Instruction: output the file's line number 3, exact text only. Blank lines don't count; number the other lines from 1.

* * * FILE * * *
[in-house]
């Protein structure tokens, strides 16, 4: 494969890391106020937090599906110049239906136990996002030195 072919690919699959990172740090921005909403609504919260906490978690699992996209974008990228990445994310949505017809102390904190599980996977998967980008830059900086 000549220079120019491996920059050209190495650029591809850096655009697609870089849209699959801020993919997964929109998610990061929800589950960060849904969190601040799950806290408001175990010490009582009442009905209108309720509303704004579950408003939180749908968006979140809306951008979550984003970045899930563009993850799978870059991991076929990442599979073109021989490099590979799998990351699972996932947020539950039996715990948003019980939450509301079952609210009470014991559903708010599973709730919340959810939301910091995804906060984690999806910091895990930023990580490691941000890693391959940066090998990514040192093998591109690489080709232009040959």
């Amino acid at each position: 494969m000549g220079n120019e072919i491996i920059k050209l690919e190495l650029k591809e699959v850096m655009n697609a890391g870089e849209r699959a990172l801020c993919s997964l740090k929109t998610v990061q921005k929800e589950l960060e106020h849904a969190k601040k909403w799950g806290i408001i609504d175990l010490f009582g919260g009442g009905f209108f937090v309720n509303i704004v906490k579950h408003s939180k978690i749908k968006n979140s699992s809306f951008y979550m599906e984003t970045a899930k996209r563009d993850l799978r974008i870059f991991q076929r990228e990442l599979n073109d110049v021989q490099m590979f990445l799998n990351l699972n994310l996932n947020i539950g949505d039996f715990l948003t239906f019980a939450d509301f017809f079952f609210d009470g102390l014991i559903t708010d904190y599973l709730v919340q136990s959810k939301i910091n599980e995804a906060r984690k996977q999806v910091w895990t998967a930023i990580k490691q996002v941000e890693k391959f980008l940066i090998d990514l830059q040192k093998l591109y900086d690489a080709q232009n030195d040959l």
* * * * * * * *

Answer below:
């Amino acid at each position: 494969m000549g220079n120019e072919i491996i920059k050209l690919e190495l650029k591809e699959v850096m655009n697609a890391g870089e849209r699959a990172l801020c993919s997964l740090k929109t998610v990061q921005k929800e589950l960060e106020h849904a969190k601040k909403w799950g806290i408001i609504d175990l010490f009582g919260g009442g009905f209108f937090v309720n509303i704004v906490k579950h408003s939180k978690i749908k968006n979140s699992s809306f951008y979550m599906e984003t970045a899930k996209r563009d993850l799978r974008i870059f991991q076929r990228e990442l599979n073109d110049v021989q490099m590979f990445l799998n990351l699972n994310l996932n947020i539950g949505d039996f715990l948003t239906f019980a939450d509301f017809f079952f609210d009470g102390l014991i559903t708010d904190y599973l709730v919340q136990s959810k939301i910091n599980e995804a906060r984690k996977q999806v910091w895990t998967a930023i990580k490691q996002v941000e890693k391959f980008l940066i090998d990514l830059q040192k093998l591109y900086d690489a080709q232009n030195d040959l």